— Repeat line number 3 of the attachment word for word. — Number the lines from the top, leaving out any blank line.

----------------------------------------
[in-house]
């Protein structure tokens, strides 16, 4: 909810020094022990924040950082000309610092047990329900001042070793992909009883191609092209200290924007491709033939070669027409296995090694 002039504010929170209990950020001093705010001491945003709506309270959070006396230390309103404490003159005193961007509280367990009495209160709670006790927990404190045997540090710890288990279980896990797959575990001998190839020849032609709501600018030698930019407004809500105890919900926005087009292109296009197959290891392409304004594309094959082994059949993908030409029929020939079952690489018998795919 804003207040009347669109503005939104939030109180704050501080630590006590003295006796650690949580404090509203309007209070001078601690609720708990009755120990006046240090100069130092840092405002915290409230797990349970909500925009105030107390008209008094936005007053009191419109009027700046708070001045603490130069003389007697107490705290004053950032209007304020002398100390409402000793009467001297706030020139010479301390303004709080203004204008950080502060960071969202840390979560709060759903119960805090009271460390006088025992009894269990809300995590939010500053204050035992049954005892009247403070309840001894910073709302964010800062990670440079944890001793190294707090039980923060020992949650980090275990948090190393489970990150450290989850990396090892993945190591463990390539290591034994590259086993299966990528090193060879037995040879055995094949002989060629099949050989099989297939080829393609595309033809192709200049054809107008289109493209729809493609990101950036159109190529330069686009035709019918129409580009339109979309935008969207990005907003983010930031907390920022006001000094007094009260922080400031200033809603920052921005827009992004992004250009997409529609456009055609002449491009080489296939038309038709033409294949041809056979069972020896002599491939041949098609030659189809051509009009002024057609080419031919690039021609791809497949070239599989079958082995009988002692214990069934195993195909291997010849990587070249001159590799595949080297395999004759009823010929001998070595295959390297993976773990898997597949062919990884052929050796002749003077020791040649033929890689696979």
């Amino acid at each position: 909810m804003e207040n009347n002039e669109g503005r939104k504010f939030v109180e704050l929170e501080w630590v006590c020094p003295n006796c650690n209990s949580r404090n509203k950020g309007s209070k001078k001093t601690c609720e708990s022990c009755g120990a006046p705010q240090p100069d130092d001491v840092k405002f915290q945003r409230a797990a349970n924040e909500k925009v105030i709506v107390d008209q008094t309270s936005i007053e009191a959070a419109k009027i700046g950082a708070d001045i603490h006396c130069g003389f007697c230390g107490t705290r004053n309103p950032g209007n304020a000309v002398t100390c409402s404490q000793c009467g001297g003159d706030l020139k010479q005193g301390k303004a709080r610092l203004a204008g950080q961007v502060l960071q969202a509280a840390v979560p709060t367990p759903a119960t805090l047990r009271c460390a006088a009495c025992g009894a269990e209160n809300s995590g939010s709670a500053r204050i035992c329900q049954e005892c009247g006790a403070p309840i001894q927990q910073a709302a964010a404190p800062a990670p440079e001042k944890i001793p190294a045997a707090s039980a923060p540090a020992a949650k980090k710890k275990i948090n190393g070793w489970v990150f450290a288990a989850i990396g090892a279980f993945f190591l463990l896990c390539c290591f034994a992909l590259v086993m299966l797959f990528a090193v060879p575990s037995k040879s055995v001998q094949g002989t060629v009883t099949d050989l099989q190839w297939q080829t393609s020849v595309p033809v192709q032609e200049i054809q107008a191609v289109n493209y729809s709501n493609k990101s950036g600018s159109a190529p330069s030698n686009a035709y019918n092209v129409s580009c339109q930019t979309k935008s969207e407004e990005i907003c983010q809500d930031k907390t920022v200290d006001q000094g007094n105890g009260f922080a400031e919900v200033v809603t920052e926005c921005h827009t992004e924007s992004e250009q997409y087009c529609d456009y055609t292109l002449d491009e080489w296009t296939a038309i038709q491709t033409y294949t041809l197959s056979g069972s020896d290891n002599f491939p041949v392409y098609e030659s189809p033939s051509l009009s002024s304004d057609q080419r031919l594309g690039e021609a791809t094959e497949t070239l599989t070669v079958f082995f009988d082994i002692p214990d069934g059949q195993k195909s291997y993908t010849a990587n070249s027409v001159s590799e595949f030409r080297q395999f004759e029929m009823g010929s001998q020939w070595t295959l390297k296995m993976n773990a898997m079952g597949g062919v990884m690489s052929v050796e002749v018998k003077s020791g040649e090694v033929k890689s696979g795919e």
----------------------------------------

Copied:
């Amino acid at each position: 909810m804003e207040n009347n002039e669109g503005r939104k504010f939030v109180e704050l929170e501080w630590v006590c020094p003295n006796c650690n209990s949580r404090n509203k950020g309007s209070k001078k001093t601690c609720e708990s022990c009755g120990a006046p705010q240090p100069d130092d001491v840092k405002f915290q945003r409230a797990a349970n924040e909500k925009v105030i709506v107390d008209q008094t309270s936005i007053e009191a959070a419109k009027i700046g950082a708070d001045i603490h006396c130069g003389f007697c230390g107490t705290r004053n309103p950032g209007n304020a000309v002398t100390c409402s404490q000793c009467g001297g003159d706030l020139k010479q005193g301390k303004a709080r610092l203004a204008g950080q961007v502060l960071q969202a509280a840390v979560p709060t367990p759903a119960t805090l047990r009271c460390a006088a009495c025992g009894a269990e209160n809300s995590g939010s709670a500053r204050i035992c329900q049954e005892c009247g006790a403070p309840i001894q927990q910073a709302a964010a404190p800062a990670p440079e001042k944890i001793p190294a045997a707090s039980a923060p540090a020992a949650k980090k710890k275990i948090n190393g070793w489970v990150f450290a288990a989850i990396g090892a279980f993945f190591l463990l896990c390539c290591f034994a992909l590259v086993m299966l797959f990528a090193v060879p575990s037995k040879s055995v001998q094949g002989t060629v009883t099949d050989l099989q190839w297939q080829t393609s020849v595309p033809v192709q032609e200049i054809q107008a191609v289109n493209y729809s709501n493609k990101s950036g600018s159109a190529p330069s030698n686009a035709y019918n092209v129409s580009c339109q930019t979309k935008s969207e407004e990005i907003c983010q809500d930031k907390t920022v200290d006001q000094g007094n105890g009260f922080a400031e919900v200033v809603t920052e926005c921005h827009t992004e924007s992004e250009q997409y087009c529609d456009y055609t292109l002449d491009e080489w296009t296939a038309i038709q491709t033409y294949t041809l197959s056979g069972s020896d290891n002599f491939p041949v392409y098609e030659s189809p033939s051509l009009s002024s304004d057609q080419r031919l594309g690039e021609a791809t094959e497949t070239l599989t070669v079958f082995f009988d082994i002692p214990d069934g059949q195993k195909s291997y993908t010849a990587n070249s027409v001159s590799e595949f030409r080297q395999f004759e029929m009823g010929s001998q020939w070595t295959l390297k296995m993976n773990a898997m079952g597949g062919v990884m690489s052929v050796e002749v018998k003077s020791g040649e090694v033929k890689s696979g795919e």